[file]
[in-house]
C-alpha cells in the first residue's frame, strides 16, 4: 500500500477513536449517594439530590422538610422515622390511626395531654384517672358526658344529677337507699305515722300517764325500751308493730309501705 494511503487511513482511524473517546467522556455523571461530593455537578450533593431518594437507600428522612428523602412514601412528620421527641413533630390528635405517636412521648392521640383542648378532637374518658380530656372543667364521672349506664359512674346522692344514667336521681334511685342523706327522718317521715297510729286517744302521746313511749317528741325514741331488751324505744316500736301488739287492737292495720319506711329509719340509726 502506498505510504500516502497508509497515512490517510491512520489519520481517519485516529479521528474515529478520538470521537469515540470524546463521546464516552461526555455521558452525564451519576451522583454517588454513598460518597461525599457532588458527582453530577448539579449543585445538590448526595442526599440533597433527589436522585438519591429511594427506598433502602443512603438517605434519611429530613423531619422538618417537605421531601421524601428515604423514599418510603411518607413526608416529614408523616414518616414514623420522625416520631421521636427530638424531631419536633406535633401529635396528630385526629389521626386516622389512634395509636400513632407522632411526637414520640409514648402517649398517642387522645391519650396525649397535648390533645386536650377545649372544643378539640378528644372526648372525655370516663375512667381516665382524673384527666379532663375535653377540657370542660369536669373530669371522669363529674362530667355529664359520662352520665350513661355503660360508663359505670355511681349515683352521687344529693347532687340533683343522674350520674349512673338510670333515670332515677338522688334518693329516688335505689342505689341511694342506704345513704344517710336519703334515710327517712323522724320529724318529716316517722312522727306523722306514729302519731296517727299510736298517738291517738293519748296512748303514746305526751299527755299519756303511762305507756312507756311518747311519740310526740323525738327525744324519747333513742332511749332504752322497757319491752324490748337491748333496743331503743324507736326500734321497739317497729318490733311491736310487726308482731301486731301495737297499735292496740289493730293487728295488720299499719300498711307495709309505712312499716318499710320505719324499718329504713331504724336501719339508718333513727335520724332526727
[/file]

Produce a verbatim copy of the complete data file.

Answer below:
[in-house]
C-alpha cells in the first residue's frame, strides 16, 4: 500500500477513536449517594439530590422538610422515622390511626395531654384517672358526658344529677337507699305515722300517764325500751308493730309501705 494511503487511513482511524473517546467522556455523571461530593455537578450533593431518594437507600428522612428523602412514601412528620421527641413533630390528635405517636412521648392521640383542648378532637374518658380530656372543667364521672349506664359512674346522692344514667336521681334511685342523706327522718317521715297510729286517744302521746313511749317528741325514741331488751324505744316500736301488739287492737292495720319506711329509719340509726 502506498505510504500516502497508509497515512490517510491512520489519520481517519485516529479521528474515529478520538470521537469515540470524546463521546464516552461526555455521558452525564451519576451522583454517588454513598460518597461525599457532588458527582453530577448539579449543585445538590448526595442526599440533597433527589436522585438519591429511594427506598433502602443512603438517605434519611429530613423531619422538618417537605421531601421524601428515604423514599418510603411518607413526608416529614408523616414518616414514623420522625416520631421521636427530638424531631419536633406535633401529635396528630385526629389521626386516622389512634395509636400513632407522632411526637414520640409514648402517649398517642387522645391519650396525649397535648390533645386536650377545649372544643378539640378528644372526648372525655370516663375512667381516665382524673384527666379532663375535653377540657370542660369536669373530669371522669363529674362530667355529664359520662352520665350513661355503660360508663359505670355511681349515683352521687344529693347532687340533683343522674350520674349512673338510670333515670332515677338522688334518693329516688335505689342505689341511694342506704345513704344517710336519703334515710327517712323522724320529724318529716316517722312522727306523722306514729302519731296517727299510736298517738291517738293519748296512748303514746305526751299527755299519756303511762305507756312507756311518747311519740310526740323525738327525744324519747333513742332511749332504752322497757319491752324490748337491748333496743331503743324507736326500734321497739317497729318490733311491736310487726308482731301486731301495737297499735292496740289493730293487728295488720299499719300498711307495709309505712312499716318499710320505719324499718329504713331504724336501719339508718333513727335520724332526727